Best Super Bowl Commercial Recap
Like everyone else – I greatly look forward to the creativity and thought that goes into the Super Bowl commercials. Last night’s batch certainly did not disappoint and I wanted to offer my thoughts on the actual impact of these commercials with regards to the brands and their respective fan-bases.
Over the years – there have essentially been 4 major ways to gain attention …
- Shock and/or Emotion
Best Super Bowl Commercial – Use of Shock/Emotional Response Category
Winner: Audi and the Astronaut
This one has everything – Patriotism, music, the emotions of an older man who feels all of his best days are in the past, a loving son who clearly understands and appreciates his dad, and awe-inspiring cuts and scenery that tug at all of our desires for adventure, speed and nostalgia.
Extensive bonus points given here for the musical tribute and nod to the late David Bowie – bringing more nostalgia and ultimately making this (in my opinion) the best ad of the category. While I was amazed to see Bowie left out of the halftime-show remembrance scenes (Whitney Houston, James Brown and Clarence Clemmons got hat tips) – it was a perfect use of his song and music here to deliver the response that Audi I am sure was after.
Audi R8 Big Game Commercial – Commander – Extended Cut – YouTube
Best Super Bowl Commercial – “Just the Facts” Category
Sometimes – just straightforward facts can get the job done, so in keeping with that theme I’m just going to announce the winner.
Winner: T-Mobile and the “#Ballogize”
Great stuff from T-Mobile featuring an apologizing Steve Harvey who used his own public mistake and turned it into a paying gig (now that’s smart!).
Make sure to watch the extended version – although I think they should have run this one during the Super Bowl as it really stings Verizon … and has a couple of great lines from Steve Harvey.
p.s. runner up to PayPal and their “New Money“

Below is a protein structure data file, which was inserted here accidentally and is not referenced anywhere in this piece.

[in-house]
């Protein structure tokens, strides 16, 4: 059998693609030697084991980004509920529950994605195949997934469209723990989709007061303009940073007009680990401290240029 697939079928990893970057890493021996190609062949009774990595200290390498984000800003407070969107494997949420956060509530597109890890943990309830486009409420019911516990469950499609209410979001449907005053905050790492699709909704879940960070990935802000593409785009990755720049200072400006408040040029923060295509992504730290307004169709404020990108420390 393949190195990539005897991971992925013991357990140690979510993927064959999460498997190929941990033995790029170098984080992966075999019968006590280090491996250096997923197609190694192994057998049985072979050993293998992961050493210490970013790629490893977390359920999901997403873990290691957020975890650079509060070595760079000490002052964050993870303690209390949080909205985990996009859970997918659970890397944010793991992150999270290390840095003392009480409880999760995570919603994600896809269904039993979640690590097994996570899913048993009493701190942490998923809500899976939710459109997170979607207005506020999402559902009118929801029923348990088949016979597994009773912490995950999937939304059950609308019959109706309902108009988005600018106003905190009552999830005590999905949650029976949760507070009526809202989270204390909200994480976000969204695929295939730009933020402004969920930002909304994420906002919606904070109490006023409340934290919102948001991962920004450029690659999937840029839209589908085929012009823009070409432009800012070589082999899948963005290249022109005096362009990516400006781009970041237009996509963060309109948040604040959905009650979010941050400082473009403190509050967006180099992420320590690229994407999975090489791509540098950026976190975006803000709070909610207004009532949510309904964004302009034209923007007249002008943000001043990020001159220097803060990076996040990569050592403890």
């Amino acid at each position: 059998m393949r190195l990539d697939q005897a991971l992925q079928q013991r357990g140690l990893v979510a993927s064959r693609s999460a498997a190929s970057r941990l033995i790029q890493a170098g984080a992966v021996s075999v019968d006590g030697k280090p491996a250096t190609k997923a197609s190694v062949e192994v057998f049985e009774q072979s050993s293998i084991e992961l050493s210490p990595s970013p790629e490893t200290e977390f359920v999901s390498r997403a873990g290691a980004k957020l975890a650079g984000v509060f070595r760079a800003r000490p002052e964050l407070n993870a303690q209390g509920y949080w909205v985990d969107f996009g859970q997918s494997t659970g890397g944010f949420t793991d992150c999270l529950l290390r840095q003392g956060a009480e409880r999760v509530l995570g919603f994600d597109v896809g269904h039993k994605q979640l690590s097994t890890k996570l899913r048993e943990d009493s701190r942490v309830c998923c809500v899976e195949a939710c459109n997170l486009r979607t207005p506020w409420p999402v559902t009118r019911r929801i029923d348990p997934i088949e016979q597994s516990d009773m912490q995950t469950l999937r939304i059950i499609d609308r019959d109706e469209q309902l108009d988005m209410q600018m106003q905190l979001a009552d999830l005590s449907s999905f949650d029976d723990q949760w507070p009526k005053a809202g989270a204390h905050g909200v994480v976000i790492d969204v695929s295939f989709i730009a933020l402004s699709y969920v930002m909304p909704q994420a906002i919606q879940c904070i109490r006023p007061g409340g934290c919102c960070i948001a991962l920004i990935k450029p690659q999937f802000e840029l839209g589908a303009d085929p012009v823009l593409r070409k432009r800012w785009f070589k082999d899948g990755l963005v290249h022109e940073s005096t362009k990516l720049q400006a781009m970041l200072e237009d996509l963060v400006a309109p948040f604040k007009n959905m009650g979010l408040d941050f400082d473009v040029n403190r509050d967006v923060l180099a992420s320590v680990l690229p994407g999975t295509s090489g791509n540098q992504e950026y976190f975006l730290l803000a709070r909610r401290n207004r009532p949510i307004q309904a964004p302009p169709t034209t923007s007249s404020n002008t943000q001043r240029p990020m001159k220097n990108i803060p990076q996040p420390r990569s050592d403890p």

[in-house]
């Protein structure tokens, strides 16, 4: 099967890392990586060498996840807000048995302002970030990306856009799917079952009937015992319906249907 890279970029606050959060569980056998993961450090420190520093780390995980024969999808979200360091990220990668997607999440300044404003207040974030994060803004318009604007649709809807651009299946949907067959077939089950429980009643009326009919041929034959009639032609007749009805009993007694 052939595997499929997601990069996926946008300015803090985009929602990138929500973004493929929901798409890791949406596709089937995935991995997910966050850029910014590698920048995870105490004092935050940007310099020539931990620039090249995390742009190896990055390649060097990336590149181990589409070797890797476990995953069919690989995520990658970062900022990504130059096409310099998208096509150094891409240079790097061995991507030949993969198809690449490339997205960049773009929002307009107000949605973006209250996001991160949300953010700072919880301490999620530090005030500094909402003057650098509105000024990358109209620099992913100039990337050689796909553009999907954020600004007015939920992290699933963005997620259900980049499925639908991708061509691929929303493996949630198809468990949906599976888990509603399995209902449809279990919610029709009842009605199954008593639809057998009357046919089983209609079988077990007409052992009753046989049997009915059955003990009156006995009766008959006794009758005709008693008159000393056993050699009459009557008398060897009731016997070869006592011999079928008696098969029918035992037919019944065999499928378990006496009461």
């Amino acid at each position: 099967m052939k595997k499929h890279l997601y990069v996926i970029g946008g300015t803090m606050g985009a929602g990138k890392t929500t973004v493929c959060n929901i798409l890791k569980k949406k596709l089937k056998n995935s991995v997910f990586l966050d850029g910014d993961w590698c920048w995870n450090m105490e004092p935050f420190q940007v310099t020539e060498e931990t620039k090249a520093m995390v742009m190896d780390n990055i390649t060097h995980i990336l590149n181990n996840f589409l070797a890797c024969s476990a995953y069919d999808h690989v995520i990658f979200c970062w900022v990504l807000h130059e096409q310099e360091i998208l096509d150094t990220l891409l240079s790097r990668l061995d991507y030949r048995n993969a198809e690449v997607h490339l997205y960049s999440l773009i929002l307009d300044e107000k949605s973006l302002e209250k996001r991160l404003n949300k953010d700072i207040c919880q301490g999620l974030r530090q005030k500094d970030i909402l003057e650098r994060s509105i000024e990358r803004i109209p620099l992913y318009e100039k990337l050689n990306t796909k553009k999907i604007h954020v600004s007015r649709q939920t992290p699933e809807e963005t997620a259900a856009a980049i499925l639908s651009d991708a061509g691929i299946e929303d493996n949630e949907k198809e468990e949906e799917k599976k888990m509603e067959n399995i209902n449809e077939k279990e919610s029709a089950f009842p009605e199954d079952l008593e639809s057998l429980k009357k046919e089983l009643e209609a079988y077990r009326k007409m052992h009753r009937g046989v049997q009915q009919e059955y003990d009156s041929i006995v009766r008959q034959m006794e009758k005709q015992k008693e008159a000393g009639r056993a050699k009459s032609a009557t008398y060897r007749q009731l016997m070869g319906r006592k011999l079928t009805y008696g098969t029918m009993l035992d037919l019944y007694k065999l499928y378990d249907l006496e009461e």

T-Mobile | Extended “Drop The Balls” Super Bowl Ad | :47s TV Commercial – YouTube
Best Super Bowl Commercial – Humour Category
Humour during a commercial is tough… you’ve only got about 30 seconds to deliver the whole thing including the setup and the punchline ALL while trying to pitch a brand. Some companies delivered on that last night in a big way including …
- Kevin Hart in the Hyundai commercial “First Date”
- The Marmot commercial which peaked when the giant squirrel jumped into the lake…
- and a baby that is so excited to be born because his dad loves Doritos
- and another T-Mobile ad that you really have to see, especially if you work in online advertising and have every tried to clear an ad “through legal”.
- The Bud Light Party – “America has seen the light, and there’s a Bud in front of it!”
Winner: Baldwin and Marino for Amazon’s Alexa
Baldwin: “Alexa, how many championships has Dan Marino won.
ALEXA: Dan Marino has won 0 championships.
Marino: “Alexa, how many Oscars has Alec Baldwin won?”
ALEXA: Alec Baldwin has won…..
Baldwin “Alexa STOP, well played Marino.”
Awesome job #BaldwinBowl
A commercial, to be a winner, has to have staying power (lines to remember) and be relevant to the brand (showing 100 million people that you can basically Google (although Alexa prefers Bing) out loud if you want).
Amazon Echo: #BaldwinBowl Party
Best Super Bowl Commercial – Use of Cute Animals Category
Not surprisingly – there were quite a few spots focused on the use of adorable puppies, kittens, grizzly bears, sheep, and even some mixed animal-baby things from Mountain Dew that we talked about earlier.
Doritos had a pretty good spot with some adorable puppies trying to make their way into a grocery store…
And even some vegan grizzly bears got in the act – which was a really funny I laughed out loud at the line “It’s my cheat day” when a part-time vegan bear attempts to eat some passengers in a Hyundai Elantra.
Winner: Heinz and #MeetTheKetchups
Not only did Heinz mix miniature hot dogs with costumes (always a winner) but the commercial was on brand, led the audience to a fun hashtag, and in an important new development had very “giphy-able” moments allowing the commercial to live on and prosper on the internet.